Sustainable Fashion: Sequinova’s Eco-Friendly Solution – Sustainability Magazine

The fashion industry’s impact on pollution and waste is monumental, often highlighted by overflowing landfills and polluted beaches. 

Fashion production accounts for 10% of global carbon emissions – equivalent to the entirety of the European Union.
Shockingly, 85% of all textiles end up in landfills yearly, with many being non-biodegradable.
The most extravagant yet unsustainable of these textiles are sequins. 
Throughout their manufacturing process, sequins are harmful to the environment, as their production uses fossil-derived feedstocks which are generally high-polluting and energy-intensive, having major ecological impacts.
Washing plastic-based clothing items contributes to microplastic presence in marine environments, which can contribute to sea life can mistake these sparkling particles for food, ingest them, and suffer repercussions – even entering our food chain.
As sequins grow in popularity in today’s market, the sustainability issue worsens.
Sequins have always been popular – it’s hard to look away from something so sparkly, especially under the flashing lights of the Eras Tour. 
At Taylor Swift’s UK Eras Tour concerts, Swifties wore enough sequins and glitter to fill two Olympic-sized swimming pools.
They’ve existed in many forms throughout history.
Hand-sewn sequins were once a luxury, but the early 20th century brought lightweight gelatin sequins coloured with lead paint. 
Though visually appealing, these sequins melted in low temperatures and dissolved in water making clothing impossible to wash. 
The 1930s saw scientist Herbert Liberman create acetate sequins for Eastman Kodak films, laying the groundwork for modern sequins made from Mylar or plastics.
Modern technology has made sequins more accessible, driving their popularity. 
The Sequins Apparels Market Size and Trends 2023-2030 Report predicts a 6.7% compound annual growth rate, reaching a projected value of US$22.3m by 2028. 
Sequins are especially popular for concerts and seasonal event wear, with 1.7 million sequinned items discarded after the festive season according to Oxfam.
Social media platforms like TikTok and Instagram have intensified this trend – according to eBay 58% of people only wear sequined outfits once or twice before discarding them.
While many manufacturers strive for sustainable sequins, none have managed to make it stick yet.
Stella McCartney collaborated with Radiant Matter to create a bio sequin jumpsuit, made from fully biodegradable sequins. 
The company is renowned for using sustainable and plant-based materials, hoping to remove toxic textiles from the market.
"Fashion designing alone doesn’t feed my soul,” Stella says, "It does creatively. But for me, I really find it so rewarding to try and save the planet at the same time.”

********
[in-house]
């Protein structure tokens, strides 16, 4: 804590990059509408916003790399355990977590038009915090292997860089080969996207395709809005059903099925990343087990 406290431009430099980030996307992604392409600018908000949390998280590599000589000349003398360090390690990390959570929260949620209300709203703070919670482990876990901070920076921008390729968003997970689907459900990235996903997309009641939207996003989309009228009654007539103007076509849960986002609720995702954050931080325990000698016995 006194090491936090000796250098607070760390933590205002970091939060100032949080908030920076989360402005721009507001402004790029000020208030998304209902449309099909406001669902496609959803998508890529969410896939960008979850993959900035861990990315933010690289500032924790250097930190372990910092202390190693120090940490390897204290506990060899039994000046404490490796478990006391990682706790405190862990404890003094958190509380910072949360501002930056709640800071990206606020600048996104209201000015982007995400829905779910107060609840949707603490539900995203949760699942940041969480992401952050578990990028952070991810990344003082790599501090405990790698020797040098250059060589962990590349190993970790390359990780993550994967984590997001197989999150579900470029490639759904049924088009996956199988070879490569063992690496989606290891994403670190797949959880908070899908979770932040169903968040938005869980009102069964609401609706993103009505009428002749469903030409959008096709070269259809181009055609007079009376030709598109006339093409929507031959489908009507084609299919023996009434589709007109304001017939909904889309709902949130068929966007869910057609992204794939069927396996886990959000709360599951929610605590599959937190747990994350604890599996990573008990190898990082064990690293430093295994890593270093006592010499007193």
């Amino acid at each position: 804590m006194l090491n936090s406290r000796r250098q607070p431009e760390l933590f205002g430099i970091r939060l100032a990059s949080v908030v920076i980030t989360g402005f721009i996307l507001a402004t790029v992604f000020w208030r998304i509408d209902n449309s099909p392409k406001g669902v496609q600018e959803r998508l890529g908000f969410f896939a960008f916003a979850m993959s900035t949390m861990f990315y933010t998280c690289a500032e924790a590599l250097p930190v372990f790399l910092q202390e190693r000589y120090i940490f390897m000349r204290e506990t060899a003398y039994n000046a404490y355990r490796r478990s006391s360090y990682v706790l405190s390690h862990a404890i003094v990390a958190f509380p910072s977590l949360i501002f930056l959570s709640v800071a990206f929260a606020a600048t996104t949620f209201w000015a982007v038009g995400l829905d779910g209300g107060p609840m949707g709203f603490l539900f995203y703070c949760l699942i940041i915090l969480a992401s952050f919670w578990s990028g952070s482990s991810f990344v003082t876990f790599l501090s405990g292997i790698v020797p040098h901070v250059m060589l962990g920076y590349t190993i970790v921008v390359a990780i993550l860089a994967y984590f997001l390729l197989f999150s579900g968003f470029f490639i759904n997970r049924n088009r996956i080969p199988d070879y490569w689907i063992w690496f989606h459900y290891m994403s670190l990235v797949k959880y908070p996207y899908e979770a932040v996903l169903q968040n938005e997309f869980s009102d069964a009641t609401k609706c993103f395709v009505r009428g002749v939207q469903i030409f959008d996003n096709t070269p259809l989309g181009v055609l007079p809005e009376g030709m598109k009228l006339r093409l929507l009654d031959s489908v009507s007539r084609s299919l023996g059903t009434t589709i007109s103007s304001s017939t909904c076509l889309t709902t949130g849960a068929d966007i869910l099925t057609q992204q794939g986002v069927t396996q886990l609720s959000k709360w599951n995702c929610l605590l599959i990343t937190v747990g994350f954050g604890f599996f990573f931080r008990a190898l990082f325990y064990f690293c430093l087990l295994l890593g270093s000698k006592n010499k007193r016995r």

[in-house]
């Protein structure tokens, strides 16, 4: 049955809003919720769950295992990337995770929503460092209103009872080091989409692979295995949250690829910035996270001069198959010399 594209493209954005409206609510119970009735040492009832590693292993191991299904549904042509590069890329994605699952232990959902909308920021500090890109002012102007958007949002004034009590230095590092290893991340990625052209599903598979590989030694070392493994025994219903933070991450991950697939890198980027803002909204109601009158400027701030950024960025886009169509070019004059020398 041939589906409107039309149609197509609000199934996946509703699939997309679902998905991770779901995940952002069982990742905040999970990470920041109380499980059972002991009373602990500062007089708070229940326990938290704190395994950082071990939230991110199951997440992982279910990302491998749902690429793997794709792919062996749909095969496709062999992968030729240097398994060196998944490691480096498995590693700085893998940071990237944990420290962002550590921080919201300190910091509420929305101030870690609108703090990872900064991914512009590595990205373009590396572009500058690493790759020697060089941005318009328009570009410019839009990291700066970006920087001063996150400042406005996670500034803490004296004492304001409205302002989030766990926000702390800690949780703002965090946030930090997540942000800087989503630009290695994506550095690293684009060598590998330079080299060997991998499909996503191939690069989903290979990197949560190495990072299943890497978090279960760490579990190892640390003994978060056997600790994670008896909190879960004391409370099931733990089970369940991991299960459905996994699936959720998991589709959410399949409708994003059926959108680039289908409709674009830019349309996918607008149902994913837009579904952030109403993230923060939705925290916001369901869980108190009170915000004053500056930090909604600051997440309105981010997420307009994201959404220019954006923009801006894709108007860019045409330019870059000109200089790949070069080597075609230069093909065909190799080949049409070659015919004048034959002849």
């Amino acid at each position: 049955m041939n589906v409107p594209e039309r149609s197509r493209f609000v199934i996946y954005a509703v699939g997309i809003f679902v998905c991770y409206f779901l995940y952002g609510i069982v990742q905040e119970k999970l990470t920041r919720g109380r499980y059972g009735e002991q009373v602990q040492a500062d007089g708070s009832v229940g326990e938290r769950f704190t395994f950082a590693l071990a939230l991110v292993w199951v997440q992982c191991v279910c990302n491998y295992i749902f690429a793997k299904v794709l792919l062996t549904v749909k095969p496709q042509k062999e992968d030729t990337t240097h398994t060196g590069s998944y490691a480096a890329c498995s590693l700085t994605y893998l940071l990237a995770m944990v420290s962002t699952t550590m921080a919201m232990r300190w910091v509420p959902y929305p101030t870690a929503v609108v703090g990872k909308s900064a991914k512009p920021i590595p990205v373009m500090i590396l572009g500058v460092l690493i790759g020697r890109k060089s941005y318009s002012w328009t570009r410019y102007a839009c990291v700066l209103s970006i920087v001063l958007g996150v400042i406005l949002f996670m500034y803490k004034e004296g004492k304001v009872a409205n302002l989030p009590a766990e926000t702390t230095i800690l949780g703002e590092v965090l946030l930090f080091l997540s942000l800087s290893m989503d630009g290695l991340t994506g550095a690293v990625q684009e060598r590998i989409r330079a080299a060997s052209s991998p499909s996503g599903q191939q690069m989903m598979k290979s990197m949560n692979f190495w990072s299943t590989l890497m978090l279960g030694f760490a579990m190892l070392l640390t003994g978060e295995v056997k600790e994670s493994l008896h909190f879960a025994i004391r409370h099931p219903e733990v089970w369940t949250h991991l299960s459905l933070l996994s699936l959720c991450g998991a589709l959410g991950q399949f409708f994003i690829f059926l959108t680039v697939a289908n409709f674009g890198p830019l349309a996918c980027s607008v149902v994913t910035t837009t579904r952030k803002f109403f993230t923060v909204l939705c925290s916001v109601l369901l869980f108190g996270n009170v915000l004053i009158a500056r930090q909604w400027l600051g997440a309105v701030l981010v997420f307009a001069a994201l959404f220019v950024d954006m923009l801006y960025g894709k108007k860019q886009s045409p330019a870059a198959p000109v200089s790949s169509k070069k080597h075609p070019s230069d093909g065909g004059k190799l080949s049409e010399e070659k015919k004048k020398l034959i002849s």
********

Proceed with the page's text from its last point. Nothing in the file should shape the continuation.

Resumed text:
But is this possible on a larger scale?
Sequinova says yes.
The company is a spin-out from a Bodici research and development project that emphasises scalability and sustainability in fashion.
"The pandemic, as hard as it was, showed the need for a complete rethink towards supply chains, towards design and redesign and manufacturing overall,” says Co-founder Clare Lichfield.
"Especially supply chains showing just how vulnerable they are to global situations.” 
Clare says Sequinova was founded on two critical pillars: “To create a whole new generation of women's wear that wasn't technically possible before, and to do so with respect for the planet and people at its core.”
When Clare first started exploring sustainable sequins, she was surprised by the fast growth of the industry.
She says: “I really thought that consumers would be phasing out the use of sequins. But actually, the demand is higher than ever, and it's only growing.”
Clare is now highly conscious of this growth, noting that sequins are “a US$15bn industry set to double in the next ten years.”
Sequinova’s sequins are made from cellulose, a fully biodegradable material, offering a green alternative to plastic sequins.
These sequins degrade in freshwater, leaving no toxic residue in under eight weeks, significantly reducing environmental impact.
Sequinova's manufacturing process is tailored to fit existing machinery by replacing plastics currently used, allowing for quick and easy scaling. 
The company has established partnerships with factories across Europe and Asia, ensuring that its textile manufacturing remains sustainable.
Sequinova creates products that look and feel the same as their traditional counterparts, aiming to drive change without relying on consumers to alter their behaviour.
Its approach is pragmatic, focusing on the fastest, most efficient way to reduce environmental impact. 
This mindset drives their commitment to zero-compromise products that people desire for their quality, not just their sustainability.
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